by Angela Prew

They wait
for jobs, for food,
for tomorrow.
They stand,
talk to friends,
smoke small rollups
of newspaper.
They stand

We arrive.
They sit along the wall.
“Molweni,” “Good morning,”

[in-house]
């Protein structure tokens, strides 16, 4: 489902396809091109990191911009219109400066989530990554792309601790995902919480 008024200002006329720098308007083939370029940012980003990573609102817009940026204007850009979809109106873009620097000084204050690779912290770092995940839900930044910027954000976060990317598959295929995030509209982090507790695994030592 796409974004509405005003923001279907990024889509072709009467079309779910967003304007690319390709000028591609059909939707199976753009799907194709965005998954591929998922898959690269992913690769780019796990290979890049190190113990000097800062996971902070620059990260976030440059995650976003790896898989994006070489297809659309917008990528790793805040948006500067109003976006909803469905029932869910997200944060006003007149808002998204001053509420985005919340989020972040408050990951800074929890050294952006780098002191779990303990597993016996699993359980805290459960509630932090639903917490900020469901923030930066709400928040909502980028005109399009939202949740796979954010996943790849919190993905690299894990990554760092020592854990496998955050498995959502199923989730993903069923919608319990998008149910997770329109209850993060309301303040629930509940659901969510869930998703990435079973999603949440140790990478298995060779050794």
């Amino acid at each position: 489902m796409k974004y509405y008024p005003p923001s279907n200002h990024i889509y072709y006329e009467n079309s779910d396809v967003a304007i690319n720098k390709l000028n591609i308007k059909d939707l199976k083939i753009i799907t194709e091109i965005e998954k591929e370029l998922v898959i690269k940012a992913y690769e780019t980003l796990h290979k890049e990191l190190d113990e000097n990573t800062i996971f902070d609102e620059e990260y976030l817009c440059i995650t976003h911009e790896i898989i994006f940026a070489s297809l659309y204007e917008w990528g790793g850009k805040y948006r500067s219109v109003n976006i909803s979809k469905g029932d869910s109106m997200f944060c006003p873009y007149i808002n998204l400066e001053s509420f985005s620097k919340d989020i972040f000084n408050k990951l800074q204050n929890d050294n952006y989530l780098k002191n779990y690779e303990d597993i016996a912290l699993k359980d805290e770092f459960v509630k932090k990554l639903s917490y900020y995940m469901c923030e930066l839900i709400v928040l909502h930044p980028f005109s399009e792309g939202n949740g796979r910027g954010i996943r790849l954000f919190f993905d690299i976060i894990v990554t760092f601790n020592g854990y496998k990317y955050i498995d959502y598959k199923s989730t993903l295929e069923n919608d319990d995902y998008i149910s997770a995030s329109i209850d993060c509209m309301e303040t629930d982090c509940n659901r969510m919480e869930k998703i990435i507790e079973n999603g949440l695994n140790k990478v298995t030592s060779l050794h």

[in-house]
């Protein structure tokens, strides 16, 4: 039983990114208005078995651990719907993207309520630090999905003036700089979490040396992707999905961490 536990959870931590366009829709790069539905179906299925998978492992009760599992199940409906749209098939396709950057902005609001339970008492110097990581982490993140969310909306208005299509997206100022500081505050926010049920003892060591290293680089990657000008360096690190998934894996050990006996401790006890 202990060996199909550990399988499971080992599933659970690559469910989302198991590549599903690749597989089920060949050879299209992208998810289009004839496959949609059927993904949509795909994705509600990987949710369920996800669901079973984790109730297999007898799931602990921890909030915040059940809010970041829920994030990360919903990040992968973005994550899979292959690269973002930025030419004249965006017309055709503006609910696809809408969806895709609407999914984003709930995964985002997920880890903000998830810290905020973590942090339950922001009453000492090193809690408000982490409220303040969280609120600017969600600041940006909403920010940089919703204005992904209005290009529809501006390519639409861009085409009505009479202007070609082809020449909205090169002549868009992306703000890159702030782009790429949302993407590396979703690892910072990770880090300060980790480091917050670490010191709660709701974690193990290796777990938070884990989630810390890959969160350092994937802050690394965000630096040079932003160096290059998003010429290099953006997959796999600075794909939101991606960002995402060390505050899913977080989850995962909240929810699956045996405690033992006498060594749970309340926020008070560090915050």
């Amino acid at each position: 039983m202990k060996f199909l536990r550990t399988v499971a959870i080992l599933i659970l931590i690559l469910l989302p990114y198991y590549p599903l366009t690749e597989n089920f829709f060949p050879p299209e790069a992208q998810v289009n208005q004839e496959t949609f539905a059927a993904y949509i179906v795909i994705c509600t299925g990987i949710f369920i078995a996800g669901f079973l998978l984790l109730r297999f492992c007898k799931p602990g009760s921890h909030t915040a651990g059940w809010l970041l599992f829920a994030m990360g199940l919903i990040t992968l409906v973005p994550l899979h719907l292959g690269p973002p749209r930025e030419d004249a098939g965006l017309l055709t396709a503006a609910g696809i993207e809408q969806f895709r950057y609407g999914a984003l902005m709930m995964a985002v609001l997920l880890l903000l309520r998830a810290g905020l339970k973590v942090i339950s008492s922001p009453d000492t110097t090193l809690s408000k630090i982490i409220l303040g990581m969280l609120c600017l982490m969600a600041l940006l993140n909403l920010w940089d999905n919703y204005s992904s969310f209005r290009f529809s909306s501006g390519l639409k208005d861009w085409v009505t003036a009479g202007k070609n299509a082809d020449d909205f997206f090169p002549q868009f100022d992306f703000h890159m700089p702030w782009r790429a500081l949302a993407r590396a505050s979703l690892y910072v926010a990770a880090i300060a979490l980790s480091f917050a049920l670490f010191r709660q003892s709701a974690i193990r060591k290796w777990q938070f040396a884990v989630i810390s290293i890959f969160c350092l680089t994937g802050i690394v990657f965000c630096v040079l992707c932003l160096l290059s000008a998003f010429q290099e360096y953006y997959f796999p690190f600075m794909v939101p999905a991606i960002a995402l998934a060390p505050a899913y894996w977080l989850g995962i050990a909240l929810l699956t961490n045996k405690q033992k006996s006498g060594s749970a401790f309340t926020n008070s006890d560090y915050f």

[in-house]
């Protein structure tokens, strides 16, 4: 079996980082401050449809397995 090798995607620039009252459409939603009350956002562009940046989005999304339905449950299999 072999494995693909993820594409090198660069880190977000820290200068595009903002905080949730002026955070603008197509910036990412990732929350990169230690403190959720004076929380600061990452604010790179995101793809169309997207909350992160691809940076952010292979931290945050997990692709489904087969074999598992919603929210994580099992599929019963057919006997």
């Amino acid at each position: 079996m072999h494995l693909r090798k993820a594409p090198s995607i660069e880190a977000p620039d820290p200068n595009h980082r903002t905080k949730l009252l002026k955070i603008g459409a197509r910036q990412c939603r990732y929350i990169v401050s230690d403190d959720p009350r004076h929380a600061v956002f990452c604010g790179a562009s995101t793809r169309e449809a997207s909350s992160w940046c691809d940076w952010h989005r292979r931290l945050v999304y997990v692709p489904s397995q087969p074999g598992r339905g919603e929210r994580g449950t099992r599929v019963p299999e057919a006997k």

“Goeie More.”
Trays of peanut-buttered
urns of sweet, sweet
to share between a hundred
hungry men.

We drive off,
waving goodbye. .
They drift away
to beg at street corners,
to wash windscreens,
to ring doorbells,
to wait.


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